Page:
17While these examples may reflect my middle-class standing, rather than effacing the hardships faced by marginalised groups (e.g., the unemployed), attending to such mundane social facts rather confirms that though they are mundane, they are “normal” (in Durkheim’s sense) and what is pathological are the obstacles to on-going, rather routine, unscheduled participation in them because of substantive inequalities. Moreover, that the poor are expected to be instrumental (e.g., crafting CV’s, thus being forced into competition with each other for limited job opportunities, in turn fostering egoism) only highlights class differences. They are frequently castigated for wasting their money or time, revealing a form of moral/social exclusion. They are blamed for personal moral failings that are then tautologically linked to being the cause of their hardships. The absence of the conditions for being construed as a “moral” being leave virtually no other position to occupy except that of “moral failure” even if non-instrumental activity is exactly the opportunity presented. Moreover, to be constrained in having the means or opportunity for mundane effervescence –simply “socializing”– finding regular occasions where one feels accepted (and doesn’t worry about acceptance) is to generate conditions for “de-socialising” and hence dehumanizing those who lack the means for participating in mundane social life. Such forms of social exclusion amount to “negative rites” without however, being subsequently permitted participation in positive, socially affirming rites except as potential scapegoats or sacrificial victims (e.g., victims of “austerity measures”) in rites of “forced solidarity” (Pearce 2001, p. 129). Perhaps then, we might benefit from attending more to what happens between the peaks and valleys of social life as a way to broaden Durkheimian approaches to social reality and questions of justice.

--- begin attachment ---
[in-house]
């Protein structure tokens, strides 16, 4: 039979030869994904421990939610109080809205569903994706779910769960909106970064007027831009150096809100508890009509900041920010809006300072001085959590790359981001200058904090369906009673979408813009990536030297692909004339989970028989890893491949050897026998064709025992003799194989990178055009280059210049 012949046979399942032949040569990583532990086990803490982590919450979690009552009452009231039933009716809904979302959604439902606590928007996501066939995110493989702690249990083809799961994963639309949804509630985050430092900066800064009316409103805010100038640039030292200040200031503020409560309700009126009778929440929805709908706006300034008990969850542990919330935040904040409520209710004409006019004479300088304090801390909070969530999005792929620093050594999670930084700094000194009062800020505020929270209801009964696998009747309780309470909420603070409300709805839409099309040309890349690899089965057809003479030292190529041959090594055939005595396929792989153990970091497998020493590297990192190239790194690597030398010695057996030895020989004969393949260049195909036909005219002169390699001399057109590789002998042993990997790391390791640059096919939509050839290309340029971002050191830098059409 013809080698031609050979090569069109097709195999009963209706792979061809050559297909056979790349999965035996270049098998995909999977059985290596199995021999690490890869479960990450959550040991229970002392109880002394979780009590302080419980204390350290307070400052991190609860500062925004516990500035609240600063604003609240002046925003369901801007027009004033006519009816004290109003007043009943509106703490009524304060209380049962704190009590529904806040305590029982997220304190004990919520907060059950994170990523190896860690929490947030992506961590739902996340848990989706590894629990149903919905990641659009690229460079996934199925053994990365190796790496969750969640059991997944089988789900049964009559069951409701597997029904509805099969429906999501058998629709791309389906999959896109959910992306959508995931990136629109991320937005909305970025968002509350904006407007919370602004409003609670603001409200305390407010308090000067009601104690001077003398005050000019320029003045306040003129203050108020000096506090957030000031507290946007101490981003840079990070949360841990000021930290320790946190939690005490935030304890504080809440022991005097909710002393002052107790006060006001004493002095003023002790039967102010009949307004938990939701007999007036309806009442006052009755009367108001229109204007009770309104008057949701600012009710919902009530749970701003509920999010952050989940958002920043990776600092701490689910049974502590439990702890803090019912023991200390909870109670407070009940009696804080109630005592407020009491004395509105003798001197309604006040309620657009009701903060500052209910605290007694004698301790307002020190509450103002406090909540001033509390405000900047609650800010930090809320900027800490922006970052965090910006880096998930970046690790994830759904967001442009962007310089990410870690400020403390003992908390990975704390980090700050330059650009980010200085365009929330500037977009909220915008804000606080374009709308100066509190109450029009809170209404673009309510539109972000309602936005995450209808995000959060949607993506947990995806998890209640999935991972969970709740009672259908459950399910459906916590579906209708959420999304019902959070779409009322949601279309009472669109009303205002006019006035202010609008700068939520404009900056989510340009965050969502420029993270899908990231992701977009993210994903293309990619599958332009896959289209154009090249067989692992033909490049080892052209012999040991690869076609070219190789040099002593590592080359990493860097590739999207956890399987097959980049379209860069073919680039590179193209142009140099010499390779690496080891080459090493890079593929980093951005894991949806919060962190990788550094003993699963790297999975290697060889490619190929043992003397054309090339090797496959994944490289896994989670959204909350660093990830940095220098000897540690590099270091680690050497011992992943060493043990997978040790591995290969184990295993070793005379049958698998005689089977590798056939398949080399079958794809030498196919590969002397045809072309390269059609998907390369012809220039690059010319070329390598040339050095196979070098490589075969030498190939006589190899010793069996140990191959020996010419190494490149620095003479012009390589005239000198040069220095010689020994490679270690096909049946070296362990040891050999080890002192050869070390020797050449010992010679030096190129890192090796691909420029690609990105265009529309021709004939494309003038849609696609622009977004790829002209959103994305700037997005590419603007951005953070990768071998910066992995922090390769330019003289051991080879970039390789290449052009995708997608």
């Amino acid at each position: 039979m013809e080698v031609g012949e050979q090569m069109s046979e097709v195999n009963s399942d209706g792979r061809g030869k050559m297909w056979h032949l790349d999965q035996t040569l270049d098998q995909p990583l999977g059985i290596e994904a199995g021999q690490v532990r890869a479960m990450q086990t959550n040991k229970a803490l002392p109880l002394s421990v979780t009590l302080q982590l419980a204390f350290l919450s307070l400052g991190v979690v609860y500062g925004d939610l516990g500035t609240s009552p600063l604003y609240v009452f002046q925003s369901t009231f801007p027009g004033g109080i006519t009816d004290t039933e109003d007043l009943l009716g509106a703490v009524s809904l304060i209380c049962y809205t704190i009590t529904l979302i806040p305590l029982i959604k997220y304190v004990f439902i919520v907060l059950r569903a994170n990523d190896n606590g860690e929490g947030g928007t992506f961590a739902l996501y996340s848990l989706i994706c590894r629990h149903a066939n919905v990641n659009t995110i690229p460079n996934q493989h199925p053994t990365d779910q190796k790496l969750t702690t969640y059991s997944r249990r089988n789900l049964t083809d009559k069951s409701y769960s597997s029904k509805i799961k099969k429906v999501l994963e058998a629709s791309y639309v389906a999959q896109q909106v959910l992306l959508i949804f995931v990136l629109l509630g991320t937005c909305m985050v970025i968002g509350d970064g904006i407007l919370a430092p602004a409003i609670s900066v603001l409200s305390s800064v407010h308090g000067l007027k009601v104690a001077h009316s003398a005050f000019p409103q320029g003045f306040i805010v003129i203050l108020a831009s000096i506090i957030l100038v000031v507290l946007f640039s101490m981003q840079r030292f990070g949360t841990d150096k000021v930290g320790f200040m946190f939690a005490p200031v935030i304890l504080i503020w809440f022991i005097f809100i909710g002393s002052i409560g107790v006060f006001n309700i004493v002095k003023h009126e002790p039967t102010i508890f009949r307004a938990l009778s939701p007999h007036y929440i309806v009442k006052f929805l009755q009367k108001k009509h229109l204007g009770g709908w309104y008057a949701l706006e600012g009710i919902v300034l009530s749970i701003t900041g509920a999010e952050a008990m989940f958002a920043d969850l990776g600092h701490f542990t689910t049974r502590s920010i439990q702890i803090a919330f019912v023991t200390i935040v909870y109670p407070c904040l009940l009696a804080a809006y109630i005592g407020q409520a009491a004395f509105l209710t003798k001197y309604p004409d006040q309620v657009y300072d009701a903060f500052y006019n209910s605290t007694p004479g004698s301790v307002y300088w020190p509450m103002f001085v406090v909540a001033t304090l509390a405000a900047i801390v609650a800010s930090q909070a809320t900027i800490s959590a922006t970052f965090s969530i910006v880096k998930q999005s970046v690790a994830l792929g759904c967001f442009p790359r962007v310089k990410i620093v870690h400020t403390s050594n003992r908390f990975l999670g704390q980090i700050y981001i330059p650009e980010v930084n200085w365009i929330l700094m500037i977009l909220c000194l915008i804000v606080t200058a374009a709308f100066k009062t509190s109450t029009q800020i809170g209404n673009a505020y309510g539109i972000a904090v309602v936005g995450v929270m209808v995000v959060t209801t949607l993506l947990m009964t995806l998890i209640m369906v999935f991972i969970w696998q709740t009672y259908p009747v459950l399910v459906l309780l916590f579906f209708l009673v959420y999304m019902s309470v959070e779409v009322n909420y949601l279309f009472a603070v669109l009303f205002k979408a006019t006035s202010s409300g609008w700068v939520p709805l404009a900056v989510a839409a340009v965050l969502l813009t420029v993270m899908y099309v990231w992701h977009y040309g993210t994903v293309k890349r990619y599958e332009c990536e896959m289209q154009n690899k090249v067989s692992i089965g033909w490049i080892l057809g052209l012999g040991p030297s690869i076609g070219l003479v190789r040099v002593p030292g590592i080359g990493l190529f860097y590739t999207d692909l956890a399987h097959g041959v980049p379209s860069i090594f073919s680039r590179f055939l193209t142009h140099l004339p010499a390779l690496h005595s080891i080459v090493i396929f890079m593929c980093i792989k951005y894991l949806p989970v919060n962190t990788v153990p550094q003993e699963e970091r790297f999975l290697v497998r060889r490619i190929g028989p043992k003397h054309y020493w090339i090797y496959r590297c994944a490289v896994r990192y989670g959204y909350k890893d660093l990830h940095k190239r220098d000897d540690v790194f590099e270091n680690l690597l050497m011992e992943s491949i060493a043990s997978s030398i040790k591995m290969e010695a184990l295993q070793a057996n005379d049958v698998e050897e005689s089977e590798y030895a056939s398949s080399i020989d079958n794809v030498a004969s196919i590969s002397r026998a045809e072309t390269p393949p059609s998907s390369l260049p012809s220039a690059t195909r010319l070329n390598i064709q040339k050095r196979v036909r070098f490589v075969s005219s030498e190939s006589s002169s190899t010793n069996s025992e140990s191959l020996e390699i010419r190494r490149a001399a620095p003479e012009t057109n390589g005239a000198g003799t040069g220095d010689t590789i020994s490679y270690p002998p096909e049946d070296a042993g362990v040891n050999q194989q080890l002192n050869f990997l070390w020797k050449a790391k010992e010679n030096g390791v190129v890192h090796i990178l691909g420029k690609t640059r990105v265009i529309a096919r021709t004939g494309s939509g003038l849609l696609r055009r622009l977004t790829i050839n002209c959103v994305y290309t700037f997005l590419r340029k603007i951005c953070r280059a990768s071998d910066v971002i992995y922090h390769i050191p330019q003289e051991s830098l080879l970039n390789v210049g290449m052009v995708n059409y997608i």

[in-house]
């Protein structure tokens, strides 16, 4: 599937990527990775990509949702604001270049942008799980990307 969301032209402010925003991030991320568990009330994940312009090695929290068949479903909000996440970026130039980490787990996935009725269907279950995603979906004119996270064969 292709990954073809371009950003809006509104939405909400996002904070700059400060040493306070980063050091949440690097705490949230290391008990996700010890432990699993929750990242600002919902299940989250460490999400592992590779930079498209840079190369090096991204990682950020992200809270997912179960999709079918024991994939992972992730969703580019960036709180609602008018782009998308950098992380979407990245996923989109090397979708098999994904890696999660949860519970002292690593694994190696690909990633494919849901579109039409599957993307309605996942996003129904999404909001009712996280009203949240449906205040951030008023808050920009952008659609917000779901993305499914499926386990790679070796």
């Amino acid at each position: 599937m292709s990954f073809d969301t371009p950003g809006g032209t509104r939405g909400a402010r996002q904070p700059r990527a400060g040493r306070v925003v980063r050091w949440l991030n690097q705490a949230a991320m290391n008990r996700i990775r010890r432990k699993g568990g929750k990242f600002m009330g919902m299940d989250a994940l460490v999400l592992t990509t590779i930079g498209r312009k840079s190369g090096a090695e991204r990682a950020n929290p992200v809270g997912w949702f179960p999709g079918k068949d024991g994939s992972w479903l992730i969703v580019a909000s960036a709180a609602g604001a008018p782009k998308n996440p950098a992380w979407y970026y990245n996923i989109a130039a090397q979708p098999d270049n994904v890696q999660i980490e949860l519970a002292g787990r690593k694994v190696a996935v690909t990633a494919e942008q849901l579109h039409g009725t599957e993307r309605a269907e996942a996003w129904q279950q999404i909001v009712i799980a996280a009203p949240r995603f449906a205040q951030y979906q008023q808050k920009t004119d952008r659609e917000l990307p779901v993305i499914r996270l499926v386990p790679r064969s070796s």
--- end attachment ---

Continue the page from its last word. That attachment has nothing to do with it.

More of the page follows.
Références bibliographiques

  • Durkheim É., 1997 [1892], Montesquieu: quid secundatus politicae scientiae instituendae contulerit, edited by W. Watts Miller, Oxford, Durkheim Press.
  • Falasca-Zamponi S., 2011, Rethinking the Political: the Sacred, Aesthetic Politics and the Collège de sociologie, Montreal/Kingston, McGill/Queen’s University Press.
  • OnlineInglis D., 2011, “A Durkheimian Account of Globalization: the Construction of Global Moral Culture,” Durkheimian Studies/Études durkheimiennes, 17, 103-120.
  • Pearce F., 2001, The Radical Durkheim, Toronto, Canadian Scholars Press International, 2nd ed.
  • OnlineRamp W., 2010, “Durkheim and after: Religion, Culture, and Politics,” 52-75 in B. S. Turner (ed.), The Blackwell Companion to the Sociology of Religion, Chichester (UK)/Malden (MA), Wiley-Blackwell.
Ronjon Paul Datta
Assistant professor de théorie sociale et études culturelles à l’université d’Alberta (Canada)